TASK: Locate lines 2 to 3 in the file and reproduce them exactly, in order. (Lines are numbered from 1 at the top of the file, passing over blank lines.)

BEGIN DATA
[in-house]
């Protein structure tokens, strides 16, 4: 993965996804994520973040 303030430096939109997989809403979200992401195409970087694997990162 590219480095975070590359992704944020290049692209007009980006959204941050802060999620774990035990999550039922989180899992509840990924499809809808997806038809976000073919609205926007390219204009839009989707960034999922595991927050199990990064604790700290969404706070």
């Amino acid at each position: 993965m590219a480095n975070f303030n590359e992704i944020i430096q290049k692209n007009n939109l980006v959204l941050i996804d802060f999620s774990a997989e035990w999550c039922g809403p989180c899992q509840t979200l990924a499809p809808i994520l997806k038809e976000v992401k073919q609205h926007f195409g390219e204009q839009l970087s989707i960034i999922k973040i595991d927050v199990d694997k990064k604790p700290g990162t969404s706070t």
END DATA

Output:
């Protein structure tokens, strides 16, 4: 993965996804994520973040 303030430096939109997989809403979200992401195409970087694997990162 590219480095975070590359992704944020290049692209007009980006959204941050802060999620774990035990999550039922989180899992509840990924499809809808997806038809976000073919609205926007390219204009839009989707960034999922595991927050199990990064604790700290969404706070």
């Amino acid at each position: 993965m590219a480095n975070f303030n590359e992704i944020i430096q290049k692209n007009n939109l980006v959204l941050i996804d802060f999620s774990a997989e035990w999550c039922g809403p989180c899992q509840t979200l990924a499809p809808i994520l997806k038809e976000v992401k073919q609205h926007f195409g390219e204009q839009l970087s989707i960034i999922k973040i595991d927050v199990d694997k990064k604790p700290g990162t969404s706070t």